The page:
I think one of the most difficult things about full-time ministry is establishing and maintaining realistic ministry expectations. I think there are two primary reasons for this: First, few really no what a ministry job entails. I’ve been asked more times than I can count, “besides writing your sermon, what do you do during the week?” People just don’t know. Fair enough. Ministry is not like most other jobs. Second, and connected to the first, most ministers work without on-site supervision, most without colleagues who observe their day-to-day routine. Without concrete knowledge of what a minister does day-to-day, members are left to fill in the blanks. As a result, they have high and diverse expectations with little realistic information.
This is a recipe for disaster. And, making things worse, other congregational leaders (elders, boards, etc) tend to be poor at helping to set realistic expectations for church members. Ministers have to take responsibility themselves for setting and maintaining these expectations, and this begins with the job interview.
As important as it is for the congregation to get a solid picture of a ministry candidate, it is equally, even more, important for the ministry candidate to interview the congregation well. The questions the candidate brings go a long way to discovering the work environment she might be stepping into. More, however, good questions are the first way a prospective minister can begin to set ministry expectations. So, I’ve developed a list of the questions I would ask if I were interviewing for a position. In this post, I’ll deal with the first two, the rest to follow.
1. Do you have a detailed, written job description for this position? I would not take a job where one doesn’t exist. In my experience consulting with congregations, most ministers work without one. One of the unfortunate results of working without a description is that everyone in the congregation becomes your boss. You are subject to the whims of every member who have wildly different ideas about what your job should be. A written, detailed job description gives the minister a set of boundaries that are defensible. Some things are your job, some things aren’t. You report to some people and not to others. Beyond the defensive benefit of a job description, however, a good one helps a minister make choices about how to spend her time most effectively. It is easy to get overcome with the diverse demands of a ministry position. A good job description might allow a minister to make choices, might provide a basis for saying yes and no to things.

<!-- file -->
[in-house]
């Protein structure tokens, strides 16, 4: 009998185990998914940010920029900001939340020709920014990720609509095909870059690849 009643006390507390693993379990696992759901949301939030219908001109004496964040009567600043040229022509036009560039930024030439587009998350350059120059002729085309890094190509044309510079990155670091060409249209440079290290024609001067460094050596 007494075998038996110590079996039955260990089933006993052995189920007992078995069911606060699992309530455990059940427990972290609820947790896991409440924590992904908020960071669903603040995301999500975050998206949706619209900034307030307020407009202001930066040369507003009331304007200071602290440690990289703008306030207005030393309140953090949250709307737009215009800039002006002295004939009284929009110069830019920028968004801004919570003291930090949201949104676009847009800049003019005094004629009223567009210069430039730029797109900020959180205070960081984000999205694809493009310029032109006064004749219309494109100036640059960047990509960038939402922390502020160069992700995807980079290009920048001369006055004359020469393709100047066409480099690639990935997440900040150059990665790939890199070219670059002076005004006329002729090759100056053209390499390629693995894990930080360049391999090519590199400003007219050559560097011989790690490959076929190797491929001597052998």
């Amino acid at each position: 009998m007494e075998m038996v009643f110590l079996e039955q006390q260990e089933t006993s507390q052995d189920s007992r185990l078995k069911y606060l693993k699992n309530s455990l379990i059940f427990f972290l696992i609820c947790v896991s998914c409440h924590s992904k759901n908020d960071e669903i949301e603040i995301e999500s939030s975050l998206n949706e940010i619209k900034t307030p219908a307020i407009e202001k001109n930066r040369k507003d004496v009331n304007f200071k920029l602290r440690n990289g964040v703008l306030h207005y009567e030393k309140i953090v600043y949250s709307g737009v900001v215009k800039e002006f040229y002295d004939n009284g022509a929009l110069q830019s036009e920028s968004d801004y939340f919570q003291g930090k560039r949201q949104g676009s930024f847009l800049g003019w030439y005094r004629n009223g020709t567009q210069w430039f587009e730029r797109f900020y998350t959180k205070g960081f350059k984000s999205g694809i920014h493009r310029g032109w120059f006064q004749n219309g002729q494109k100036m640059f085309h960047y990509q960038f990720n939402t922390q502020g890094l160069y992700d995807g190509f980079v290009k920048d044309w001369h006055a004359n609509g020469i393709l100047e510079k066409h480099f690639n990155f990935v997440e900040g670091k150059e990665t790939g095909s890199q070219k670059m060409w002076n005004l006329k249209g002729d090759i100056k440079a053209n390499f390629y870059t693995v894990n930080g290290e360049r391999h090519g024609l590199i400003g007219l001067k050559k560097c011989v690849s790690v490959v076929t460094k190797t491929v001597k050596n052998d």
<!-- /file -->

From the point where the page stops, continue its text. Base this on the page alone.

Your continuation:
Job descriptions should be thought of as living documents. They seldom are perfect at rendering the fit between the actual job and the gifts and capacities of the minister. I recommend a re-working of the job description at the one year mark, and at least every other year after that.
2. Do you have a regular process of evaluating congregational leaders? Obviously, this question is related to the first. It benefits neither the congregation, nor the minister to have a job description if there is not a regular way to evaluate leadership. Again, most congregations do not have a well-thought out evaluation process for leadership. Where evaluations are conducted, they are often poorly done and unfair.
At one congregation I served, my first evaluation was a list of open-ended questions that had only a slight connection to my job description. Because most members had little knowledge of what I did during the week, they could only answer questions on the basis of what they knew of me publicly. Fortunately, most members were pleased with my preaching, and so gave me good evaluations across the board. One member, however, was very critical of me. She found me unfriendly and accused me of caring only for my friends. This became my performance evaluation. Keep up the good preaching, but learn to be friendlier and don’t care only for your friends. Now, this woman might have been right, especially about the unfriendly part, though I felt the characterizations were unfair and said more about her than me. The point is, these complaints were not evaluated before they became a part of my review. The process was poor and unfair.